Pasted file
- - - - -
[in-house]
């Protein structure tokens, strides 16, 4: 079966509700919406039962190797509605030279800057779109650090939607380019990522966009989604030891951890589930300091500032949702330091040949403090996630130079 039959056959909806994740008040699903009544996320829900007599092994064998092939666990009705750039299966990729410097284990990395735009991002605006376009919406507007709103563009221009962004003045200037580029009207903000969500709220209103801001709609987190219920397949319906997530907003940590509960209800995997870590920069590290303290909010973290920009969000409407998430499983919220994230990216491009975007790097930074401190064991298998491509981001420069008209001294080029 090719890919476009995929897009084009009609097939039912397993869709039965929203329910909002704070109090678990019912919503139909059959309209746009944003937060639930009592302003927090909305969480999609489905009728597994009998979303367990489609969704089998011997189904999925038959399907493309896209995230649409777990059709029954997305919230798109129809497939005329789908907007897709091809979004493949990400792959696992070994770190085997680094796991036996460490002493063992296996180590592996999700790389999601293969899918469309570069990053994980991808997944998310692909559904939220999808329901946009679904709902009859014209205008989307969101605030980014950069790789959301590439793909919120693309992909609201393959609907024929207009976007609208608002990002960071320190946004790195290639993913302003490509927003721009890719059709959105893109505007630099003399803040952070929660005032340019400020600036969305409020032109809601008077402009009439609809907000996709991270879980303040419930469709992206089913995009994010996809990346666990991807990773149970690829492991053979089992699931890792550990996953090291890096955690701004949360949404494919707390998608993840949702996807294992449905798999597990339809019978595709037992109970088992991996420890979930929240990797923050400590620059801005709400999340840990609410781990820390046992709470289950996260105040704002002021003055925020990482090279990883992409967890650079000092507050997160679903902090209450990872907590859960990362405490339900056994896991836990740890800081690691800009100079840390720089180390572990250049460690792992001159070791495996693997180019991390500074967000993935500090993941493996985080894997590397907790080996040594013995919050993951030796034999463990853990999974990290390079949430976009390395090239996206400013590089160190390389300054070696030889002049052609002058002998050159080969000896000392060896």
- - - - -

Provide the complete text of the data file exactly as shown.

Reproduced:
[in-house]
């Protein structure tokens, strides 16, 4: 079966509700919406039962190797509605030279800057779109650090939607380019990522966009989604030891951890589930300091500032949702330091040949403090996630130079 039959056959909806994740008040699903009544996320829900007599092994064998092939666990009705750039299966990729410097284990990395735009991002605006376009919406507007709103563009221009962004003045200037580029009207903000969500709220209103801001709609987190219920397949319906997530907003940590509960209800995997870590920069590290303290909010973290920009969000409407998430499983919220994230990216491009975007790097930074401190064991298998491509981001420069008209001294080029 090719890919476009995929897009084009009609097939039912397993869709039965929203329910909002704070109090678990019912919503139909059959309209746009944003937060639930009592302003927090909305969480999609489905009728597994009998979303367990489609969704089998011997189904999925038959399907493309896209995230649409777990059709029954997305919230798109129809497939005329789908907007897709091809979004493949990400792959696992070994770190085997680094796991036996460490002493063992296996180590592996999700790389999601293969899918469309570069990053994980991808997944998310692909559904939220999808329901946009679904709902009859014209205008989307969101605030980014950069790789959301590439793909919120693309992909609201393959609907024929207009976007609208608002990002960071320190946004790195290639993913302003490509927003721009890719059709959105893109505007630099003399803040952070929660005032340019400020600036969305409020032109809601008077402009009439609809907000996709991270879980303040419930469709992206089913995009994010996809990346666990991807990773149970690829492991053979089992699931890792550990996953090291890096955690701004949360949404494919707390998608993840949702996807294992449905798999597990339809019978595709037992109970088992991996420890979930929240990797923050400590620059801005709400999340840990609410781990820390046992709470289950996260105040704002002021003055925020990482090279990883992409967890650079000092507050997160679903902090209450990872907590859960990362405490339900056994896991836990740890800081690691800009100079840390720089180390572990250049460690792992001159070791495996693997180019991390500074967000993935500090993941493996985080894997590397907790080996040594013995919050993951030796034999463990853990999974990290390079949430976009390395090239996206400013590089160190390389300054070696030889002049052609002058002998050159080969000896000392060896």